[Date Prev][Date Next][Thread Prev][Thread Next][Date index][Thread index]

From |
Stas Kolenikov <skolenik@gmail.com> |

To |
statalist@hsphsun2.harvard.edu |

Subject |
Re: st: Re:multilevel model and gllamm |

Date |
Wed, 22 Sep 2004 09:08:09 -0400 |

I see now. I first understood that both varx and vary are the measurement variables. Then your setup looks correct. There should also be a way of making varz and varw regressors for the latent variable, but whether you want to do that or not depends on your interpretation on whether they affect the random coeffcients, or directly the outcome. Then also the unit correlations would indicate that you are making up a model that is too complicated. All higher constants require lower slopes means that all of your lines, i.e. the curves across all individuals, are passing through the same point in varx / vary plane. Does this seem plausible to you? Does it make sense in terms of your problem? This is also where the model would become computationally truciky and unstable, I suppose: the likelihood is going to be flat in some directions, and the maximizer will stumble over it. Also, Stata's -ml- does not like problems on the boundary when it cannot step further than 1 for correlation coefficients. Did you receive any lack of convergence diagnostic messages along with unit correlations? Stas On Wed, 22 Sep 2004 07:16:00 -0500, Jeffrey Simons <jsimons@usd.edu> wrote: > >> Here is an example of my commands, varx and vary are the repeated measures > >> the remaining variables are level 2 predictors: > >> > >> Gen cons=1 > >> Eq cons: cons > >> Eq slope: varx > >> > >> gllamm vary varx varz varw ,i(id) family(gamma) nrf(2) eqs(cons slope) > >> adapt > > > > I would tend to think that -gllamm- would take it that -vary- depends > > on -varx varz varw-, as it only takes one dependent variable. You > > would need to take your data to the long form by -reshape-, and then > > code individual variables by dummies. Then your -s()- option would > > give the name of those dummies so that you can have different > > variances for different measures. See Section 4.1 of the manual for > > similar treatment. > > > > This also explains your -1 correlations: you have -varx- both as an > > explanatory variable for -vary-, and as a slope for random > > coeffcients. That's kind of weird for -gllamm-. > > This is confusing to me. My data are in long form. My command seems to be in > the same form as that given in the help file: > > . eq idc: cons > . eq idt: time > . gllamm resp time, link(logit) fam(binom) denom(five) /* > */ i(id) nrf(2) eqs(idc idt) ip(g) nip(6) trace > > In this I thought the variable time (like my varx) was supposed to predict > resp and it was expected to be a random slope. My varx doesn't include time > per se but rather levels of another variable measured at successive > measurement occasions. To be more specific, my response variable (vary) is > number of drinks in the past 30 minutes, my varx is a time lagged level of > negative affect measure. These are repeated measures (e.g., 50-100 > measurement occasions over a couple weeks). Then varz is gender and varw a > trait measure and these would be level 2 predictors. > > So, what I wanted to examine is whether affect at t-1 is associated with > with drinking rates at t1 and whether this association varied across > individual, which I thought would be seen in the random slope and then > examined by looking at interactions between the level1 and level 2 > predictors. > > My data are set up in long form with each row being a single measurement > occasion. > > Thoughts? > > Jeffrey simons > > > ------------------------------ > > > > Date: Tue, 21 Sep 2004 10:13:48 -0500 > > From: Fred Wolfe <fwolfe@arthritis-research.org> > > Subject: Re: st: Multilevel analysis and GLLAMM > > > >> > >> HLM (or M-plus) are more specific, and thus faster. With -gllamm-, you > >> can use all Stata tricks for data management, testing, etc. > > > > > > HLM Version 6 which is supposed to be released this month will import Stata > > files. > > Thanks for the information. > > > > > > > > > Fred Wolfe > > National Data Bank for Rheumatic Diseases > > Wichita, Kansas > > Tel (316) 263-2125 Fax (316) 263-0761 > > fwolfe@arthritis-research.org > > > > > > * > > * For searches and help try: > > * http://www.stata.com/support/faqs/res/findit.html > > * http://www.stata.com/support/statalist/faq > > * http://www.ats.ucla.edu/stat/stata/ > > > > ------------------------------ > > * > * For searches and help try: > * http://www.stata.com/support/faqs/res/findit.html > * http://www.stata.com/support/statalist/faq > * http://www.ats.ucla.edu/stat/stata/ > -- Stas Kolenikov http://stas.kolenikov.name * * For searches and help try: * http://www.stata.com/support/faqs/res/findit.html * http://www.stata.com/support/statalist/faq * http://www.ats.ucla.edu/stat/stata/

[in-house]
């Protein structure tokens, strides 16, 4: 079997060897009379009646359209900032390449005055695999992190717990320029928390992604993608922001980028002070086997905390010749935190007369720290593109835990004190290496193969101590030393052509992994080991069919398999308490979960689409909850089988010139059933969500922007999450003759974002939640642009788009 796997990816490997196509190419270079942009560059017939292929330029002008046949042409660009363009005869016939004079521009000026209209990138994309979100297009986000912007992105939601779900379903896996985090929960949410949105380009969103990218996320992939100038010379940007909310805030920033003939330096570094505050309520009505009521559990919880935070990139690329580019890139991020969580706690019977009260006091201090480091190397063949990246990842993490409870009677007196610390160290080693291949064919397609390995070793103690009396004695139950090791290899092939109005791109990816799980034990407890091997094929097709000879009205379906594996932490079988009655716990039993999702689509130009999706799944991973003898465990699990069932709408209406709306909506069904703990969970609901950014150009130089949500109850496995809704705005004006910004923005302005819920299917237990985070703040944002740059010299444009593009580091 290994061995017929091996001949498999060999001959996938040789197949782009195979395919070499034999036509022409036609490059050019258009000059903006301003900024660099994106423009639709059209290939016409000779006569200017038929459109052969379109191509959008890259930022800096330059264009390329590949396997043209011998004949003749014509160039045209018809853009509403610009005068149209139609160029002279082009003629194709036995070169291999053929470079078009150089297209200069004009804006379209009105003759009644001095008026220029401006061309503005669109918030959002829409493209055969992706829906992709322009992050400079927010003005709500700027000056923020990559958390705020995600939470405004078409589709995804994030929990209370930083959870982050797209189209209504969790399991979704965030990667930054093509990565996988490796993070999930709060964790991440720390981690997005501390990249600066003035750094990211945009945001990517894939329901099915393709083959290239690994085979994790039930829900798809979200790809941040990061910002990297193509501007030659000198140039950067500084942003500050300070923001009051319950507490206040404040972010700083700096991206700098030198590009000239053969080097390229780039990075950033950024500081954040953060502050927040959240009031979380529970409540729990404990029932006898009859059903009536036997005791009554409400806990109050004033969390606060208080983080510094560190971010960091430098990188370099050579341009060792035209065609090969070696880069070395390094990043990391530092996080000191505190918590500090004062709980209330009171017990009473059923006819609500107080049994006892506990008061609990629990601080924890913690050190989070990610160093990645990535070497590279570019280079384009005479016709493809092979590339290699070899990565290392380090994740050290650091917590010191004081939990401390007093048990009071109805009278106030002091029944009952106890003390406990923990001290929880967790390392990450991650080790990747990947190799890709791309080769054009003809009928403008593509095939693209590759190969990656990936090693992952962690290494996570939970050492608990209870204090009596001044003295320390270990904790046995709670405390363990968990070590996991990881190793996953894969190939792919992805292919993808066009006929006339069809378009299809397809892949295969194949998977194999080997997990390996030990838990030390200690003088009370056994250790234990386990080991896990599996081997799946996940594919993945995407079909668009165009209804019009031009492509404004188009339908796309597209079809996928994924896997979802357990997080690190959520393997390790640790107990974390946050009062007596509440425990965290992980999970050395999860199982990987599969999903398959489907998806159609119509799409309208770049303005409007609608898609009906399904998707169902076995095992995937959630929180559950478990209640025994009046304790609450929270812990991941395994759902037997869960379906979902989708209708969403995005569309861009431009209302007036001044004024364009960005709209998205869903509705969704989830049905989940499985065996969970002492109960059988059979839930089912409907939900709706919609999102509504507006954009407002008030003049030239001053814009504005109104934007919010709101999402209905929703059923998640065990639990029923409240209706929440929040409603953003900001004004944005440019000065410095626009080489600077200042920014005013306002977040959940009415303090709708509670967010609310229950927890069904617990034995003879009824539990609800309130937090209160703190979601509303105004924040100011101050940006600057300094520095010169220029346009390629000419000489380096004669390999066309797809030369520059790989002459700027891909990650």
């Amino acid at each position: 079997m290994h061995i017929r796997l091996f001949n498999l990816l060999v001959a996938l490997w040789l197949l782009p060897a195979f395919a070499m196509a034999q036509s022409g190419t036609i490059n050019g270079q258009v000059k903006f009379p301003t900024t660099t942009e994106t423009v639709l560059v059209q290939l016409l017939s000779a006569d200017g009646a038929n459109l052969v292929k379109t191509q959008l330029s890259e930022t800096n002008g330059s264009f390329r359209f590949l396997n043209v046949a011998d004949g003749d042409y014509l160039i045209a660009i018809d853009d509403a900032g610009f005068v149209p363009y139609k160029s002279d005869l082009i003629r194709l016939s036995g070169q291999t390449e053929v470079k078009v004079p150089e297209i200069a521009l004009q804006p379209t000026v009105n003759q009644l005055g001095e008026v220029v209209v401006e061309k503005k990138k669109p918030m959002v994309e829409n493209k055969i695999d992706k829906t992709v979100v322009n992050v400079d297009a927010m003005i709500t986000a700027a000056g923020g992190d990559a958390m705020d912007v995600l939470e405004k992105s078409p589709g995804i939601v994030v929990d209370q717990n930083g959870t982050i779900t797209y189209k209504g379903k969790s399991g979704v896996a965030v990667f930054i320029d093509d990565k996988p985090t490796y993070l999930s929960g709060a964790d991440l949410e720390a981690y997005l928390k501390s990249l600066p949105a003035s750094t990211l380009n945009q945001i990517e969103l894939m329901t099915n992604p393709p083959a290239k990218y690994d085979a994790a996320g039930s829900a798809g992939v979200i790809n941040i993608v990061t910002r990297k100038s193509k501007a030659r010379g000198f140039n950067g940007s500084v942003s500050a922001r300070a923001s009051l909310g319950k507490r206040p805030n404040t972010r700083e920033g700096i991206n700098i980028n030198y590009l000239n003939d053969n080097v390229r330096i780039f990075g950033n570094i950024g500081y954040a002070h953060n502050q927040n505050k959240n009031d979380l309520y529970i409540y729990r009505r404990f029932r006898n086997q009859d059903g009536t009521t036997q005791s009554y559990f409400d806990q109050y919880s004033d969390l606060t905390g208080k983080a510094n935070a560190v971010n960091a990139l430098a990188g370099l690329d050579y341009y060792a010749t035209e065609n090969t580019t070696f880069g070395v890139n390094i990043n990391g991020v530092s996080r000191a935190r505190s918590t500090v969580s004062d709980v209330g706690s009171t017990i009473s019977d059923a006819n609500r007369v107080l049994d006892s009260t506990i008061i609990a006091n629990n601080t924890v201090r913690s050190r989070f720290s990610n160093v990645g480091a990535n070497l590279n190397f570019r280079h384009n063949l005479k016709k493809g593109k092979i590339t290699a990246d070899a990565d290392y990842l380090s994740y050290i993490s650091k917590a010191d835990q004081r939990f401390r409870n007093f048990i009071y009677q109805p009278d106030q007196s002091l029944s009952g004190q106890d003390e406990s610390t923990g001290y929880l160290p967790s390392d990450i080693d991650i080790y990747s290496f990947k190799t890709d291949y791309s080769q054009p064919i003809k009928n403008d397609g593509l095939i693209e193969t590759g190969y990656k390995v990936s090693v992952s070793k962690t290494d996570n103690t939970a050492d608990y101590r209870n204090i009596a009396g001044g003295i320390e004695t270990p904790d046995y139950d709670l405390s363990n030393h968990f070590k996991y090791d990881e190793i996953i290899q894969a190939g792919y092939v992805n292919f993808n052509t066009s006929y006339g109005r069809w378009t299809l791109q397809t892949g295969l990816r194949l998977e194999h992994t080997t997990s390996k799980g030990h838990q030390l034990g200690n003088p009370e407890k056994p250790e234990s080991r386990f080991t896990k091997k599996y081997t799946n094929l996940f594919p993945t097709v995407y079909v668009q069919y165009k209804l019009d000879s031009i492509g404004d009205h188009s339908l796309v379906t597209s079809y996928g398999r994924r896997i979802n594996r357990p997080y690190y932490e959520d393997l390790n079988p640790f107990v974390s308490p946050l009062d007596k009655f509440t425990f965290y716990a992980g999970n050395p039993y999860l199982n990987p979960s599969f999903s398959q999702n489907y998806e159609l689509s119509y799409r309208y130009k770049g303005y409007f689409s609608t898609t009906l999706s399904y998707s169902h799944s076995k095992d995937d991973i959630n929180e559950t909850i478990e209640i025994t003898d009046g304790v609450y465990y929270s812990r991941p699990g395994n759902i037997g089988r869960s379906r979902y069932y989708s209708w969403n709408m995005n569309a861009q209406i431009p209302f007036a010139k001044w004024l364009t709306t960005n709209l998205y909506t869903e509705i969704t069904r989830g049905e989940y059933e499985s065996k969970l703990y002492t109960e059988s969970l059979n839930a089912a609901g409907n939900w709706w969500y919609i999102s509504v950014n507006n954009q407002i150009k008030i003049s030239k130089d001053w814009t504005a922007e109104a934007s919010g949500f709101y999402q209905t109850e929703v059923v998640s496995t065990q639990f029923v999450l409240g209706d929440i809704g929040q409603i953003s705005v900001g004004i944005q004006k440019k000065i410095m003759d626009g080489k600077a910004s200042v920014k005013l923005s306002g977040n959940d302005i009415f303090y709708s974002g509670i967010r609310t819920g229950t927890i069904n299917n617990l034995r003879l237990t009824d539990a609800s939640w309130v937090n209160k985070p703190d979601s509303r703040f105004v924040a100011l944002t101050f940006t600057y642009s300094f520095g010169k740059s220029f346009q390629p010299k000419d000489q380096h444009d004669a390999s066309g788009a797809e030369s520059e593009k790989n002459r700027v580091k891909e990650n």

**References**:**st: Re:multilevel model and gllamm***From:*Jeffrey Simons <jsimons@usd.edu>

- Prev by Date:
**Re: st: nested models in svylogit** - Next by Date:
**st: St: Programming question, local macros** - Previous by thread:
**st: Re:multilevel model and gllamm** - Next by thread:
**st: St: Programming question, local macros** - Index(es):

© Copyright 1996–2016 StataCorp LP | Terms of use | Privacy | Contact us | What's new | Site index |